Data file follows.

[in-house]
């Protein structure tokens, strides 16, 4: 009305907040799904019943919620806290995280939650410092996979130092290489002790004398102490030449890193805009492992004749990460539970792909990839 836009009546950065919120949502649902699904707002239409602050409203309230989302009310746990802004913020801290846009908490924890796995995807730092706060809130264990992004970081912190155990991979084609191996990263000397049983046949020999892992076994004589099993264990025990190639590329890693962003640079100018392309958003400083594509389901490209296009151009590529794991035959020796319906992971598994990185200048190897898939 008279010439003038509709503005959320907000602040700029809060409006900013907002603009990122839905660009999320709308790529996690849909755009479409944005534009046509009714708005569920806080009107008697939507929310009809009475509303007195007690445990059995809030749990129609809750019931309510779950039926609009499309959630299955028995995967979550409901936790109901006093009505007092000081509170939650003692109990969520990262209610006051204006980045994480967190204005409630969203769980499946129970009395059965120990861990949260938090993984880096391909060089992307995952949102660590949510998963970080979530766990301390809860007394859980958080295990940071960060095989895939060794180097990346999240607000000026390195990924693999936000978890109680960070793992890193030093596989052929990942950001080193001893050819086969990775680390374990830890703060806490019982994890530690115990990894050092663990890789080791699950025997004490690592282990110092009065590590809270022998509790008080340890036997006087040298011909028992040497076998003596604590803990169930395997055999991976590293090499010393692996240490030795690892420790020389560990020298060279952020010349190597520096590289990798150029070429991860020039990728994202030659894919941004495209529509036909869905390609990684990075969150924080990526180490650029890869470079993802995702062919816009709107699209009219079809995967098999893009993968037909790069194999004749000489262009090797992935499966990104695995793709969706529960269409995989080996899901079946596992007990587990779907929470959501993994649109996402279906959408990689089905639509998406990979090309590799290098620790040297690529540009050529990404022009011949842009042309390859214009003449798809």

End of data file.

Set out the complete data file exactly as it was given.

[in-house]
């Protein structure tokens, strides 16, 4: 009305907040799904019943919620806290995280939650410092996979130092290489002790004398102490030449890193805009492992004749990460539970792909990839 836009009546950065919120949502649902699904707002239409602050409203309230989302009310746990802004913020801290846009908490924890796995995807730092706060809130264990992004970081912190155990991979084609191996990263000397049983046949020999892992076994004589099993264990025990190639590329890693962003640079100018392309958003400083594509389901490209296009151009590529794991035959020796319906992971598994990185200048190897898939 008279010439003038509709503005959320907000602040700029809060409006900013907002603009990122839905660009999320709308790529996690849909755009479409944005534009046509009714708005569920806080009107008697939507929310009809009475509303007195007690445990059995809030749990129609809750019931309510779950039926609009499309959630299955028995995967979550409901936790109901006093009505007092000081509170939650003692109990969520990262209610006051204006980045994480967190204005409630969203769980499946129970009395059965120990861990949260938090993984880096391909060089992307995952949102660590949510998963970080979530766990301390809860007394859980958080295990940071960060095989895939060794180097990346999240607000000026390195990924693999936000978890109680960070793992890193030093596989052929990942950001080193001893050819086969990775680390374990830890703060806490019982994890530690115990990894050092663990890789080791699950025997004490690592282990110092009065590590809270022998509790008080340890036997006087040298011909028992040497076998003596604590803990169930395997055999991976590293090499010393692996240490030795690892420790020389560990020298060279952020010349190597520096590289990798150029070429991860020039990728994202030659894919941004495209529509036909869905390609990684990075969150924080990526180490650029890869470079993802995702062919816009709107699209009219079809995967098999893009993968037909790069194999004749000489262009090797992935499966990104695995793709969706529960269409995989080996899901079946596992007990587990779907929470959501993994649109996402279906959408990689089905639509998406990979090309590799290098620790040297690529540009050529990404022009011949842009042309390859214009003449798809």